Etheridge recruited, trained, and led a crew of African Americans at Station 17, the only all-black station in the nation. Though civilian attitudes towards Etheridge and his men ranged from curiosity to outrage, the Pea Island crew figured among the most courageous surfmen in the service, performing many daring rescues from 1880 to the closing of the station in 1947. The accomplishments of these brave men, and others like them, led to the formation of the United States Coast Guard. Within 5 months after Etheridge took charge, arsonists burned the station to the ground. Knowing the scrutiny he was under and that the slightest error could result in his or one of his crewmen's dismissal and reinstatement of a white keeper and crew, Etheridge ran the station with exacting preparation and military ardor. Etheridge's exceptional leadership skills, vigorous efforts, rigorous training drills, and the crew's strong work ethic paid off the night of October 11, 1896, during a hurricane, when the schooner "E. S. Newman" grounded south of the station. The captain of the vessel had his wife and three-year old child on board when it was driven ashore. Beach patrols had been suspended due to the ferocity of the storm, but Theodore Meekins, a surfman, thought he saw a distress signal. Meekins fired off a Coston flare and as Etheridge and Meekins carefully watched, the schooner acknowledged with a flare of its own. With the help of a mule team, the Pea Island crew pulled the wagon with rescue equipment and surfboat towards where the distress signal had been seen, the huge waves making this especially difficult. Arriving at the scene of the wreck, the wave conditions were so great that the surfboat could not be launched. A breaches buoy could not be used either because an anchor for the buoy line could not be placed in the sand due to the relentless inundation of waves. Two of the surfman volunteered to swim out in an attempt to reach the wreck. They eventually accomplished this and managed to heave a line aboard. Nine times the surfmen went into the water, and starting with the captain's child, each and every passenger was rescued. According to local lore, Meekins was reputedly the best swimmer of the group and made every voyage out to the Newman. The Newman's captain searched for days for the piece of the side which held the vessel's name. He finally found it and donated it to the crew as an offering of this thanks. For 100 years, this would be the only award the Pea Island crew would receive for their efforts. The crew voted to give the wooden sideboard to Theodore Meekins, the young surfman who first spotted the distress signal and who swam out numerous times to the vessel during the rescue. Meekins nailed the board at the top of his barn on his farm on Roanoke Island. He served at Pea Island for 21 more years until his death in 1917. While boating home on leave, a storm came up at Oregon Inlet, and, ironically, Meekins drowned trying to swim to shore. Etheridge served as Pea Island Keeper for twenty years. At age 58, he fell ill and died at the station. Pea Island continued to be manned by an all-black crew through World War II. After the war, in 1946, the station was decommissioned . Its crews had saved more than 600 lives and outperformed all other lifesaving stations. In 1996, the Coast Guard awarded the Gold Life-Saving Medal, the services highest peacetime honor, posthumously to the keeper and crew of the Pea Island Station for the rescue of the people of the E. S. Newman. It is interesting to note that it took the tenacity of a 15 year-old middle school student from Washington, N.C. to shed light on the heroism and brave efforts of the surfmen. Kate Burkhart wrote an award-winning essay about the Pea Island lifesavers, then wrote to Senator Jesse Helms to request they be honored. She lobbied members of Congress and President Clinton in a process that culminated in the members of the Pea Island station receiving their long-overdue gold medal at a March 1996 Awards Ceremony in Washington, D.C. Family members of the crew received certificates and the last surviving surfman of the Pea Island crew, 82 year old William Bowser was present, in addition to the Commander of the Coast Guard and Kate Burkhart. Etheridge and his family are buried at the Pea Island Life Saving Station memorial on the grounds of the North Carolina Aquarium on Roanoke Island. Here's an interesting trailer from a documentary made about the Rescue Men of Pea Island. This documentary is actually debuting tonight at Roanoke Island Festival Park. Now, I need to go to the Museum in Manteo honoring the Pea Island lifesavers. And here's the N C Aquarium's display about the Lifesavers of Pea Island.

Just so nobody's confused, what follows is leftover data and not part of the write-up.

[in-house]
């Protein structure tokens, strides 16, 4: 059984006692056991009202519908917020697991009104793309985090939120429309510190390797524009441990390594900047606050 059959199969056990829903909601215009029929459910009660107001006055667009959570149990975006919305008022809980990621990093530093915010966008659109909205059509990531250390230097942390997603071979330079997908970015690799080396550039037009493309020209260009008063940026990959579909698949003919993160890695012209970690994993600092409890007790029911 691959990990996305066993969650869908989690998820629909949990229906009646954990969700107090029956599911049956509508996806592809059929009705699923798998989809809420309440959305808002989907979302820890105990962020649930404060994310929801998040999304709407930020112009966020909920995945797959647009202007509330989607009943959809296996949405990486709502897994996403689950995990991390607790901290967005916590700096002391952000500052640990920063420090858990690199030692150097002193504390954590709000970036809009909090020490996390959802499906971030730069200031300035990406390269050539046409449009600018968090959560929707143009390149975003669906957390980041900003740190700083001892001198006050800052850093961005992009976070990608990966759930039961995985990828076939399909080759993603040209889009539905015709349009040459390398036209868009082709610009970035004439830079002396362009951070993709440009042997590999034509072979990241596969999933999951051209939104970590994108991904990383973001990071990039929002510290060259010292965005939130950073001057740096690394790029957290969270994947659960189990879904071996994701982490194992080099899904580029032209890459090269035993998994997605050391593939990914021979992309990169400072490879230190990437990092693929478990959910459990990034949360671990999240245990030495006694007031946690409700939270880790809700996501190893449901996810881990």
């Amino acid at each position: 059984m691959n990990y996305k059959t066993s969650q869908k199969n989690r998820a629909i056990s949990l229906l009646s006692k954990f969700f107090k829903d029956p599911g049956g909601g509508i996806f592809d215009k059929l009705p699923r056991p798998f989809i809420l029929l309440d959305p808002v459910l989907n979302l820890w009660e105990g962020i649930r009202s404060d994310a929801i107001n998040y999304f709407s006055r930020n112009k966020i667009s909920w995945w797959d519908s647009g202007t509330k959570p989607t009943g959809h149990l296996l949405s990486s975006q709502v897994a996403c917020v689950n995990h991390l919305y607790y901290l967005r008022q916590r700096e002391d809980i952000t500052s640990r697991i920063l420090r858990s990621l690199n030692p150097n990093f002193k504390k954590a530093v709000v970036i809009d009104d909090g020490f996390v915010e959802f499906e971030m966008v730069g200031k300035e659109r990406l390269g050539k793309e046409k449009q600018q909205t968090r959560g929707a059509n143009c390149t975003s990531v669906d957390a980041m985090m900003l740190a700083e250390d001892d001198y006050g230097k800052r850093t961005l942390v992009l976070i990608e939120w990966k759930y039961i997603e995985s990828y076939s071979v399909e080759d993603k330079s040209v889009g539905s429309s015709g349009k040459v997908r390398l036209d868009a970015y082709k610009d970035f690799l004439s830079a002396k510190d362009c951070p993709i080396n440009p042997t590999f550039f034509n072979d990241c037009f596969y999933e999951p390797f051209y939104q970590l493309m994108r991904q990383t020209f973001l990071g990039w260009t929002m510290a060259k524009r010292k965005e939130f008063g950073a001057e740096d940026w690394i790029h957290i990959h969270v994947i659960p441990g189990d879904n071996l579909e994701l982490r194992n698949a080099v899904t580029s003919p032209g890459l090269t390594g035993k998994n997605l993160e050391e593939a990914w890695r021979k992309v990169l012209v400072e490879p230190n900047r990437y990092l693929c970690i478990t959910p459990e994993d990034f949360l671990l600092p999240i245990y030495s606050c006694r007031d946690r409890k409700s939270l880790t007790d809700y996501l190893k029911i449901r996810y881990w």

Now let's take a stroll through the aquarium. Enjoy.
I love this part of the aquarium.
Sleeping otter.
Enjoy the videos.
Little Miss Myrtle the Turtle.
The otters recognized Myrtle's voice and got all excited.
Shark tank: